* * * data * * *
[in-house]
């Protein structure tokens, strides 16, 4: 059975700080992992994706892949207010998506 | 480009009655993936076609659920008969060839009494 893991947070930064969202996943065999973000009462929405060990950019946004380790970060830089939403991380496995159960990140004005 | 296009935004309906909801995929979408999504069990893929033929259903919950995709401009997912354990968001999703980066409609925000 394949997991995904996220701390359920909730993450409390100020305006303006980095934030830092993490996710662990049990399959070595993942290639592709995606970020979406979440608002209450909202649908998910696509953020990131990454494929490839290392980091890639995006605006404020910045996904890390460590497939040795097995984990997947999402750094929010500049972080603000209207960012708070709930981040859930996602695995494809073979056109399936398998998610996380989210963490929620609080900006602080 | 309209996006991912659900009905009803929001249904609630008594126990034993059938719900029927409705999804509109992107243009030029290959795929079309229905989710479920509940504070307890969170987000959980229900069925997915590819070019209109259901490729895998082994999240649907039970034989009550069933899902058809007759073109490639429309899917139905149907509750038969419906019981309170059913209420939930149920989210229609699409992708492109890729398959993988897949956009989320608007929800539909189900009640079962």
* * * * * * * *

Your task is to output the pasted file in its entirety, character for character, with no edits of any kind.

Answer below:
[in-house]
């Protein structure tokens, strides 16, 4: 059975700080992992994706892949207010998506 | 480009009655993936076609659920008969060839009494 893991947070930064969202996943065999973000009462929405060990950019946004380790970060830089939403991380496995159960990140004005 | 296009935004309906909801995929979408999504069990893929033929259903919950995709401009997912354990968001999703980066409609925000 394949997991995904996220701390359920909730993450409390100020305006303006980095934030830092993490996710662990049990399959070595993942290639592709995606970020979406979440608002209450909202649908998910696509953020990131990454494929490839290392980091890639995006605006404020910045996904890390460590497939040795097995984990997947999402750094929010500049972080603000209207960012708070709930981040859930996602695995494809073979056109399936398998998610996380989210963490929620609080900006602080 | 309209996006991912659900009905009803929001249904609630008594126990034993059938719900029927409705999804509109992107243009030029290959795929079309229905989710479920509940504070307890969170987000959980229900069925997915590819070019209109259901490729895998082994999240649907039970034989009550069933899902058809007759073109490639429309899917139905149907509750038969419906019981309170059913209420939930149920989210229609699409992708492109890729398959993988897949956009989320608007929800539909189900009640079962």